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October 22, 2021

How Much Have Consumers Spent on Imports during the Pandemic?

The return of U.S. real GDP to its pre-pandemic level in the second quarter of this year was driven by consumer spending on goods. Such spending was well above its pre-pandemic path, while spending on services was well below. Despite the surge in goods spending, domestic manufacturing has increased only modestly, leaving most of the increase in demand being filled by imports. While higher imports have been a drag on growth, the size of this drag has been moderated by the value created by the domestic transportation, wholesale, and retail sectors in selling these goods. Going forward, a rebalancing of consumer spending toward services could give a lift to growth, by shifting demand toward purchases with little import content.

The Pandemic Surge in Demand for Consumer Goods

The pandemic caused a dramatic change in the pace and composition of consumer spending. As shown in the chart below, total consumer spending fell sharply at the onset of the pandemic and rebounded in the following quarters, supported by an influx of government transfer payments. But the mix of spending was quite different from prior to the pandemic. By the third quarter of 2020, spending on goods was up 10 percent relative to spending in 2019—with spending on durables (such as cars, furniture, appliances, and computers) up 16 percent and spending on nondurables (food, gasoline, clothing, and household supplies) up 7 percent. In sharp contrast, spending on services was 7 percent lower, with spending on recreational services down 32 percent.

Consumer Spending Shifted Heavily to Goods during the Pandemic



Source: Bureau of Economic Analysis via Haver Analytics.

Total consumer spending was back to near its pre-pandemic trend by the second quarter of 2021, but the shift in the composition of spending persisted, with spending on goods up 20 percent relative to 2019 but spending on services still down 3 percent relative to 2019. The boom in goods spending was broad-based, with purchases of durable goods up 32 percent relative to 2019 and spending on core nondurables (excluding food and energy) up 18 percent.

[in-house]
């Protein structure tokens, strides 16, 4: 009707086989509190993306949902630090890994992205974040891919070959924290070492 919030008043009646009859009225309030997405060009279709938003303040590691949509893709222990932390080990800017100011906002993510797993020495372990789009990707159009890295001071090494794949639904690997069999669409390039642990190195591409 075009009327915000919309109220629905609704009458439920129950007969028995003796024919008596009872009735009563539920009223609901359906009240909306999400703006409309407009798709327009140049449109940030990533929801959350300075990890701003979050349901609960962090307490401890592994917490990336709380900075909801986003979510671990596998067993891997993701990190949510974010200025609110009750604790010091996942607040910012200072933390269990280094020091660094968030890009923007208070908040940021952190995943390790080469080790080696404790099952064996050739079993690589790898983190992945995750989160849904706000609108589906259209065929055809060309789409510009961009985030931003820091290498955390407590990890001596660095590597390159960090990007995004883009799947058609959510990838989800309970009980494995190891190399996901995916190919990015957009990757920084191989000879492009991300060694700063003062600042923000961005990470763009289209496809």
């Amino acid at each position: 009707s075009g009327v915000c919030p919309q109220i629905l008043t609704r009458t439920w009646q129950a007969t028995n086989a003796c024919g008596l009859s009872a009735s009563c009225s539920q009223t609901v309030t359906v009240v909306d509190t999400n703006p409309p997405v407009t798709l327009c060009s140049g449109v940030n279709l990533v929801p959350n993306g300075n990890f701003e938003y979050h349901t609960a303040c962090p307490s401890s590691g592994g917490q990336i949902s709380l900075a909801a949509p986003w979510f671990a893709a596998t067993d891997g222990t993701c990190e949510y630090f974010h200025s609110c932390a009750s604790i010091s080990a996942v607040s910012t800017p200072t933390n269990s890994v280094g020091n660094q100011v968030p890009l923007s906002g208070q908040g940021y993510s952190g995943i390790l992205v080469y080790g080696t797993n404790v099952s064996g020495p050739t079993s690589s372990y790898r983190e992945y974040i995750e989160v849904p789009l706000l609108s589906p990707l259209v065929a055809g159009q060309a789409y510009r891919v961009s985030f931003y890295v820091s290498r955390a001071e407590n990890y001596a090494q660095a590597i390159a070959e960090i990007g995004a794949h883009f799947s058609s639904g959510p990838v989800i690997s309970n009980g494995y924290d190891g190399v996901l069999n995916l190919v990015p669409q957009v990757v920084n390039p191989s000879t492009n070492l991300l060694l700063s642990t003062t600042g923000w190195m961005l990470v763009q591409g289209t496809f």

Imports versus Domestic Production

Imports of consumer goods rose sharply in response to higher demand, while domestic production lagged behind. The chart below compares consumer spending for durables (top panel) and core nondurables (bottom panel) with similar data for imports and U.S. manufacturing. Import volumes for durable consumer goods were up 24 percent in the second quarter of 2021 relative to 2019, not far behind growth in consumer spending. Domestic production of these goods, in contrast, was down slightly. The story is similar for core nondurables. Spending was up a robust 18 percent, while growth in import volumes rose 7 percent. In contrast, domestic production of nondurables was essentially unchanged.

Imports Surged while U.S. Production Lagged



Source: Bureau of Economic Analysis via Haver Analytics.

The lackluster supply response by domestic firms may have been inevitable given the situation prior to the pandemic. U.S. manufacturing capacity is concentrated in the industrial materials and capital goods sectors, leaving U.S. firms relatively poorly positioned to respond directly to the increase in consumer demand. Moreover, the lackluster performance of the consumer goods sector continues a longer trend. Production of both durable and nondurable consumer goods held essentially flat over the five years prior to the pandemic despite strong growth in real spending (an annualized 6.0 and 3.4 percent, respectively).

Imports Are Subtracted from Spending in GDP Calculations